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drawing board

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noun
  1. a rectangular board on which paper is placed or mounted for drawing or drafting.
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Idioms
  1. back to the drawing board, back to the original or an earlier stage of planning or development: Our plan didn't work out, so it's back to the drawing board.
  2. on the drawing board, in the planning or design stage: The shopping center is still on the drawing board.
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Origin of drawing board

First recorded in 1715–25
Dictionary.com Unabridged Based on the Random House Unabridged Dictionary, © Random House, Inc. 2018

British Dictionary definitions for back to the drawing board

drawing board

noun
  1. a smooth flat rectangular board on which paper, canvas, etc, is placed for making drawings
  2. back to the drawing board return to an earlier stage in an enterprise because a planned undertaking has failed
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Collins English Dictionary - Complete & Unabridged 2012 Digital Edition © William Collins Sons & Co. Ltd. 1979, 1986 © HarperCollins Publishers 1998, 2000, 2003, 2005, 2006, 2007, 2009, 2012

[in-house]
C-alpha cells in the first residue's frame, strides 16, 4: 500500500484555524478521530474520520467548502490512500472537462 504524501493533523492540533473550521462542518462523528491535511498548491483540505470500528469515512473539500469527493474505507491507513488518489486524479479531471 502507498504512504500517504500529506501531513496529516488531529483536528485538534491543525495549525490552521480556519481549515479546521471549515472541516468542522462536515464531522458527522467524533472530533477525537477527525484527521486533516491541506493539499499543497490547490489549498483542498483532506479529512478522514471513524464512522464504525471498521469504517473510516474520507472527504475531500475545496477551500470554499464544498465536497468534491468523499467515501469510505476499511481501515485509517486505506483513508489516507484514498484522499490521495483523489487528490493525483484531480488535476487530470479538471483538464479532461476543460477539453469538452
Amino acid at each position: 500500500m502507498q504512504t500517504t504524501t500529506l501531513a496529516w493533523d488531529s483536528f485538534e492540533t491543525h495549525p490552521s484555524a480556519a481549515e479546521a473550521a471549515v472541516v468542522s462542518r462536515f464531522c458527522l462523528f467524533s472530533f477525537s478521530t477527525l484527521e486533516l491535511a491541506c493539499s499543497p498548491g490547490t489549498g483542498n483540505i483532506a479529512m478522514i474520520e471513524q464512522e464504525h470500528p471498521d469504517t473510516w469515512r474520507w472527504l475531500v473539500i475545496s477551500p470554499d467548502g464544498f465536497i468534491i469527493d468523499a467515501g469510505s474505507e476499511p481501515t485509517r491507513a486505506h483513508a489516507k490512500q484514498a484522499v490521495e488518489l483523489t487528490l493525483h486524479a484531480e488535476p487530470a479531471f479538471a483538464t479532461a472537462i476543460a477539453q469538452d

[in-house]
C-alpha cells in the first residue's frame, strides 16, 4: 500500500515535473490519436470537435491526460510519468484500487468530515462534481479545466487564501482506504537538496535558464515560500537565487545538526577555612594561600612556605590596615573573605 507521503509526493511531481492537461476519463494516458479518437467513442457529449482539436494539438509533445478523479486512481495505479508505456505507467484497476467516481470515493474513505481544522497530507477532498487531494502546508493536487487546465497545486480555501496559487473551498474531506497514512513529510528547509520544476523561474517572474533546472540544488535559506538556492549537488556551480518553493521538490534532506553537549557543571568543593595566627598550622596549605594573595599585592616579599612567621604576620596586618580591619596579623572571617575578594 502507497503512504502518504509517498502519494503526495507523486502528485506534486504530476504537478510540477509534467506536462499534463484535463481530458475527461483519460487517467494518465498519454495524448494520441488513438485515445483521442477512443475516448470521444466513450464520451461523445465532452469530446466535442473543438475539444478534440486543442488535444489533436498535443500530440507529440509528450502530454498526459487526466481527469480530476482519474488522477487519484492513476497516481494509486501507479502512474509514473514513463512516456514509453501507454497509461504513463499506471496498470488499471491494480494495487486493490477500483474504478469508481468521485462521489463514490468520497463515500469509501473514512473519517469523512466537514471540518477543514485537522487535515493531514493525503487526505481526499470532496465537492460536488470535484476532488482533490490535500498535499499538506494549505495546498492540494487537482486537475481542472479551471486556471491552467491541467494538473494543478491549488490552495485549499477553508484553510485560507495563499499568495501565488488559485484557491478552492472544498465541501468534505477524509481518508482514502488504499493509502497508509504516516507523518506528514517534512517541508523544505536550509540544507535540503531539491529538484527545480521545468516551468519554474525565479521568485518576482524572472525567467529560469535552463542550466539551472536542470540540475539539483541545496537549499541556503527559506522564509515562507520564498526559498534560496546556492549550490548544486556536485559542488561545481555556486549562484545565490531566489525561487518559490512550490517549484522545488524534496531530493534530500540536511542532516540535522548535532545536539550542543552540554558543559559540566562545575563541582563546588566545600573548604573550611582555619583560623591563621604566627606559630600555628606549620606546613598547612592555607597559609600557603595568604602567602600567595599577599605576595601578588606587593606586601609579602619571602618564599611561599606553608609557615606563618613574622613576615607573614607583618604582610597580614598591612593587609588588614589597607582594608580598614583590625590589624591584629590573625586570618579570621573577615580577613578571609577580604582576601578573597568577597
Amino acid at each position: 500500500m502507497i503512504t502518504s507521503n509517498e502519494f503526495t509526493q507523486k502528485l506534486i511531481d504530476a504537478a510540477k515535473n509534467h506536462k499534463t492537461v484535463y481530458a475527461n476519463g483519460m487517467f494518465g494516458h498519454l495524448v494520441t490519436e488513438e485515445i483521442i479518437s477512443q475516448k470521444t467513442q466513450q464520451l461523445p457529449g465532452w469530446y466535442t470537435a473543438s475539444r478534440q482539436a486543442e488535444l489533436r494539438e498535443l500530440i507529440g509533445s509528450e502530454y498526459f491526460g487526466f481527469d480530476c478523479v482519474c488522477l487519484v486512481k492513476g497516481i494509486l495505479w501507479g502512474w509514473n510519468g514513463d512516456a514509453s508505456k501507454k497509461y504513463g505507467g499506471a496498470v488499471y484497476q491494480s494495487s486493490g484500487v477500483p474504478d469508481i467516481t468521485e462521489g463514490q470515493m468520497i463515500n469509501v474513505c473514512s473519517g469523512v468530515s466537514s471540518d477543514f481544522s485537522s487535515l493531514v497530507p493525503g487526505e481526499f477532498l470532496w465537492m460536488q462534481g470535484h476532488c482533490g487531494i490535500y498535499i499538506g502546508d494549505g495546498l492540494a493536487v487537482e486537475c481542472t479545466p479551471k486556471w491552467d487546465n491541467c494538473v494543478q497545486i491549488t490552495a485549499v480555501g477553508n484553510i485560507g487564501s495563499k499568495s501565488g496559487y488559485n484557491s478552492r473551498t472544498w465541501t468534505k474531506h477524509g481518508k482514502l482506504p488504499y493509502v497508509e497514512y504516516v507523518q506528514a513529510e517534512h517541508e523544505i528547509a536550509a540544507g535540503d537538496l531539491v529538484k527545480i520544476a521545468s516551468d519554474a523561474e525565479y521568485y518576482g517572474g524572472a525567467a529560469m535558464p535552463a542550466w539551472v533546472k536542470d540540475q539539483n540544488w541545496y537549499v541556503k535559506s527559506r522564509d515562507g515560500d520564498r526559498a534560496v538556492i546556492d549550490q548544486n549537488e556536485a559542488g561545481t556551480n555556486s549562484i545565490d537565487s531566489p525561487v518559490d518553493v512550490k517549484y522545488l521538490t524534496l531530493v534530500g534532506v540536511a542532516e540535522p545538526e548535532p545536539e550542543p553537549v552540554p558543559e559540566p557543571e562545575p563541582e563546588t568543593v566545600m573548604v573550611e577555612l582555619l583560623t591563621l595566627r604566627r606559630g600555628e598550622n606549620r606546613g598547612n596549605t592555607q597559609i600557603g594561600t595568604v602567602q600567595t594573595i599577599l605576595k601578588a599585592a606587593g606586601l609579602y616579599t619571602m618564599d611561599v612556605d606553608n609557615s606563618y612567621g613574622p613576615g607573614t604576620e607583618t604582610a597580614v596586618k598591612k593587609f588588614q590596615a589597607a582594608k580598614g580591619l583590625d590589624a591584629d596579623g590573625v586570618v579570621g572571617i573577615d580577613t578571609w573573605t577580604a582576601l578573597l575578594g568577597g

back to the drawing board in Culture

back to the drawing board

A saying indicating that one's effort has failed, and one must start all over again: “The new package we designed hasn't increased our sales as we'd hoped, so it's back to the drawing board.”

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The New Dictionary of Cultural Literacy, Third Edition Copyright © 2005 by Houghton Mifflin Harcourt Publishing Company. Published by Houghton Mifflin Harcourt Publishing Company. All rights reserved.

Idioms and Phrases with back to the drawing board

back to the drawing board

Also, back to square one. Back to the beginning because the current attempt was unsuccessful, as in When the town refused to fund our music program, we had to go back to the drawing board, or I've assembled this wrong side up, so it's back to square one. The first term originated during World War II, most likely from the caption of a cartoon by Peter Arno in The New Yorker magazine. It pictured a man who held a set of blueprints and was watching an airplane explode. The variant is thought to come from a board game or street game where an unlucky throw of dice or a marker sends the player back to the beginning of the course. It was popularized by British sports-casters in the 1930s, when the printed radio program included a grid with numbered squares to help listeners follow the description of a soccer game.

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drawing board

The American Heritage® Idioms Dictionary Copyright © 2002, 2001, 1995 by Houghton Mifflin Harcourt Publishing Company. Published by Houghton Mifflin Harcourt Publishing Company.